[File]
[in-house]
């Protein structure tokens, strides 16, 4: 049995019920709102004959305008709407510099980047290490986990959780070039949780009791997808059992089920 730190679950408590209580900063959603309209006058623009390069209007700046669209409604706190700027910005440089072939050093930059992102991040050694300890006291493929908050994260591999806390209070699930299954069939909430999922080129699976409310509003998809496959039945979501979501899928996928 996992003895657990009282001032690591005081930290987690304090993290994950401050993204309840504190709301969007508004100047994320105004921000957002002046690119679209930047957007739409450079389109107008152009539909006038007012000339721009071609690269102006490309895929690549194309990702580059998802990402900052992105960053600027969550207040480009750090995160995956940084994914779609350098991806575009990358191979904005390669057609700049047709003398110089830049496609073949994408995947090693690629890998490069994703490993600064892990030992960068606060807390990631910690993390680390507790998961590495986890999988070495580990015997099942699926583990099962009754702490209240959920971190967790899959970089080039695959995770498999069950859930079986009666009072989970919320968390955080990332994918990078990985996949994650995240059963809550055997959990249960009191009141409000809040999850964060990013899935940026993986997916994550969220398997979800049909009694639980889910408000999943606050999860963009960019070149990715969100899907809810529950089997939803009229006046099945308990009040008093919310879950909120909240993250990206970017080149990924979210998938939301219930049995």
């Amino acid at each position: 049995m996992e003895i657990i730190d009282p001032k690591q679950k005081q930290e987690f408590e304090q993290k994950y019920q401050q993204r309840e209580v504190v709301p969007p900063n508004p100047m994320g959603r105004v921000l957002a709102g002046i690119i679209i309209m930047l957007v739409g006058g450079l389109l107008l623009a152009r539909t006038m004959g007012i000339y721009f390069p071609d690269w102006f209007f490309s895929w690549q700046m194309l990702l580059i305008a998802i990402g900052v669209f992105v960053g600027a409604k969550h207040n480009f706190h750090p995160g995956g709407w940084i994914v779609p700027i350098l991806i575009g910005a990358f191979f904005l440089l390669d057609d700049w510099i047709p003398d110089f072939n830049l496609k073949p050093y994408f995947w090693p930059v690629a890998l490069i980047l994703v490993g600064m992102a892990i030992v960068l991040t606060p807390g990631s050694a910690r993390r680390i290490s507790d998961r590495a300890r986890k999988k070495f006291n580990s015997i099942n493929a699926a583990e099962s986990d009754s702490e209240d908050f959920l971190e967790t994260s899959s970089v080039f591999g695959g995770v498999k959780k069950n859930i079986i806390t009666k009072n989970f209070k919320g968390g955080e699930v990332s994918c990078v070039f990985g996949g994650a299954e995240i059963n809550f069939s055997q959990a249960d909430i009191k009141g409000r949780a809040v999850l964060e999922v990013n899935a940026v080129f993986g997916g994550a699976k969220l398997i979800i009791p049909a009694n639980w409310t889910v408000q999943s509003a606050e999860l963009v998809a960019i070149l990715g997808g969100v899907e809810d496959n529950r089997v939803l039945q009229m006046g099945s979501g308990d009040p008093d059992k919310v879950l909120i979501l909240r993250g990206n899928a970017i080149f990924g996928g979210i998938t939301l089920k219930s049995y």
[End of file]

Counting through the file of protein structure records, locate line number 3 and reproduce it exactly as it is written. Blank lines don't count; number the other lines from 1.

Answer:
């Amino acid at each position: 049995m996992e003895i657990i730190d009282p001032k690591q679950k005081q930290e987690f408590e304090q993290k994950y019920q401050q993204r309840e209580v504190v709301p969007p900063n508004p100047m994320g959603r105004v921000l957002a709102g002046i690119i679209i309209m930047l957007v739409g006058g450079l389109l107008l623009a152009r539909t006038m004959g007012i000339y721009f390069p071609d690269w102006f209007f490309s895929w690549q700046m194309l990702l580059i305008a998802i990402g900052v669209f992105v960053g600027a409604k969550h207040n480009f706190h750090p995160g995956g709407w940084i994914v779609p700027i350098l991806i575009g910005a990358f191979f904005l440089l390669d057609d700049w510099i047709p003398d110089f072939n830049l496609k073949p050093y994408f995947w090693p930059v690629a890998l490069i980047l994703v490993g600064m992102a892990i030992v960068l991040t606060p807390g990631s050694a910690r993390r680390i290490s507790d998961r590495a300890r986890k999988k070495f006291n580990s015997i099942n493929a699926a583990e099962s986990d009754s702490e209240d908050f959920l971190e967790t994260s899959s970089v080039f591999g695959g995770v498999k959780k069950n859930i079986i806390t009666k009072n989970f209070k919320g968390g955080e699930v990332s994918c990078v070039f990985g996949g994650a299954e995240i059963n809550f069939s055997q959990a249960d909430i009191k009141g409000r949780a809040v999850l964060e999922v990013n899935a940026v080129f993986g997916g994550a699976k969220l398997i979800i009791p049909a009694n639980w409310t889910v408000q999943s509003a606050e999860l963009v998809a960019i070149l990715g997808g969100v899907e809810d496959n529950r089997v939803l039945q009229m006046g099945s979501g308990d009040p008093d059992k919310v879950l909120i979501l909240r993250g990206n899928a970017i080149f990924g996928g979210i998938t939301l089920k219930s049995y």